While ZCS has its own solution for proxy, it is probably wise to use it for this aim, thus potentially leaving data transfers between regional proxy and main mailbox in central datacenter. And again, what could be expected increases or benefits in terms of web client speed? Probably exploring ZCS Proxy Memcache settings, there could be some gains of performance too, if tuning can help.


    3-RD PARTY PROXY NETWORK

    Referencing this way of solution, it is known, that memcache is usually used for non-authenticated sessions - e.g. the same static files or publicly available data. But there are solutions for implementations of authenticated user caching, which probably could be a solution in ZCS web client case, to gain more speed, depending on the region, a user is accessing his/her account via web client.

    Or may be your practice shows, that web interface speeds are not so related to internet networking, but more relay on ZCS inside network and performance tuning between main servers - proxy, MTAs, Mailbox and LDAP (all run separately). Some times I have a feeling, that LDAP server is the narrowest link. While LDAP requests are relatively small, it somehow gives a feeling, that this timeout is connected with authentication process. And afterwards it is successfull, it starts to load web application. But increasing of technical parameters for LDAP, didn't give any increase in this process. I was testing this on small multiserver installation - arround 60 accounts, including IMAPs, POPs and web access. Currently LDAP runs on 2GB RAM, but I was increasing up to 8GB, with no feelable difference. Although, locally, where datacenter is located, Webclient is rather quick, even on middlesized DSL connections.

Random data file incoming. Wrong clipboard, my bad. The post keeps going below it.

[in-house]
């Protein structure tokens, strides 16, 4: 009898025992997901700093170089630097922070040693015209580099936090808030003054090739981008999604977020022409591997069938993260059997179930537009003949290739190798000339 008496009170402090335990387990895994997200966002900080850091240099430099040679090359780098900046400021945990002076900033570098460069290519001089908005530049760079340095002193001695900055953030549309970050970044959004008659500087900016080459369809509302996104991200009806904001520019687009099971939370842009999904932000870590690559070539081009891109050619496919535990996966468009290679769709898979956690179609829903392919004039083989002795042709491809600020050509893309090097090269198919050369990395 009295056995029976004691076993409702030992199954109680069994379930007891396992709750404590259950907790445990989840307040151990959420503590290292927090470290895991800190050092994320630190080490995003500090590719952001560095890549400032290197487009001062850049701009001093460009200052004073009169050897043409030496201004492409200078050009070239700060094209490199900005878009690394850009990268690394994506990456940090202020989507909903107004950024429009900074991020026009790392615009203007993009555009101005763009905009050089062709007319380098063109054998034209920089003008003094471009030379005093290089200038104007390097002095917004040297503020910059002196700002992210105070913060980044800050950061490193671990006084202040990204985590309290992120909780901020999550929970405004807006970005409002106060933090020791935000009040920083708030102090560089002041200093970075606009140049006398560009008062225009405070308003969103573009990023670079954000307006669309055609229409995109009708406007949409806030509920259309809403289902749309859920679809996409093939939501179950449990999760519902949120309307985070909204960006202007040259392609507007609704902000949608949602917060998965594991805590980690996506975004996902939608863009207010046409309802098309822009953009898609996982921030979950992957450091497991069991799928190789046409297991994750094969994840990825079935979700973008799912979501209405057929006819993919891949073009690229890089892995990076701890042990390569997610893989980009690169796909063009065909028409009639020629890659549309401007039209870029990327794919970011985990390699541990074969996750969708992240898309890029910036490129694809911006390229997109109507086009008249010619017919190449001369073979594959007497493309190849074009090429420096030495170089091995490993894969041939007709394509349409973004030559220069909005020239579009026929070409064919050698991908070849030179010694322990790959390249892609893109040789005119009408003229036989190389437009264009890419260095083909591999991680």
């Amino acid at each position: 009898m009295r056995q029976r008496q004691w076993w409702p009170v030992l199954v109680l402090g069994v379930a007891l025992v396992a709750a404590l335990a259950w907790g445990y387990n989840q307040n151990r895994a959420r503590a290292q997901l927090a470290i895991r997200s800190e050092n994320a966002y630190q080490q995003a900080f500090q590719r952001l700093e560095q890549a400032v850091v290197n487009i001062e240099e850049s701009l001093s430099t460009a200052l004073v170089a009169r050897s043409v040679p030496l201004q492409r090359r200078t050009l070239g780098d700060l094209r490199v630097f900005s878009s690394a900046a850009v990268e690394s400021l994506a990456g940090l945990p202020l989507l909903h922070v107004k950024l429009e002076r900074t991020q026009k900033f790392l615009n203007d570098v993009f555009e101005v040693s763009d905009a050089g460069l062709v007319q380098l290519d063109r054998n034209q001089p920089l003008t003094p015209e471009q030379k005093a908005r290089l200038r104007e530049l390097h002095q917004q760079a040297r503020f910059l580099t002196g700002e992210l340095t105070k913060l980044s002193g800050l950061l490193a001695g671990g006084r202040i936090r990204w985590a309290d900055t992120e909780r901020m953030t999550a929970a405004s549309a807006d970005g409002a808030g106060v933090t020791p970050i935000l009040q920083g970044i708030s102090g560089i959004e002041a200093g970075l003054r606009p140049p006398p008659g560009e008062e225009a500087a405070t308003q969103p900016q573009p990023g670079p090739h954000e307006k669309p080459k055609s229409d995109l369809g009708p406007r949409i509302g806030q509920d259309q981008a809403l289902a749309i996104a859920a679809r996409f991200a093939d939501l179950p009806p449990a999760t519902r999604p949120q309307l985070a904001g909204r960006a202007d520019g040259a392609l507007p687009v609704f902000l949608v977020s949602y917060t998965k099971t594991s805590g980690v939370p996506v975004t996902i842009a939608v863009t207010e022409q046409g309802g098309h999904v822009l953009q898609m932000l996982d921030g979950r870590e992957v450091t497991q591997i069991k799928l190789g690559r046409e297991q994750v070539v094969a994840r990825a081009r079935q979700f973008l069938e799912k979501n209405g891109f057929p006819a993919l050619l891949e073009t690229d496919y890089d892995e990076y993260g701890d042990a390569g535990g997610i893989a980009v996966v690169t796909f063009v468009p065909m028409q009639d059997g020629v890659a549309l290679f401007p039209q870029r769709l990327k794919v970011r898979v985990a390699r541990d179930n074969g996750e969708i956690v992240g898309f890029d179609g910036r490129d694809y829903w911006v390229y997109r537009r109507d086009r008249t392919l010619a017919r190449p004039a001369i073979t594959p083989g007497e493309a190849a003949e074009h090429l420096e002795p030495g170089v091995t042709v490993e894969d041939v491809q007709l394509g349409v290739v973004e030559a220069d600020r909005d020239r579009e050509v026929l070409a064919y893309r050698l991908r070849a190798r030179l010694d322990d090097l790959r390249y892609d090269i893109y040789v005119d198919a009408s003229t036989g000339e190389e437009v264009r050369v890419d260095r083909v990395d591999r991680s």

Can we compile some recomendations on these issues?

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    Krishopper is offline Dedicated Member
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    Quote Originally Posted by j2b View Post
    ZCS CLOSER TO CUSTOMERS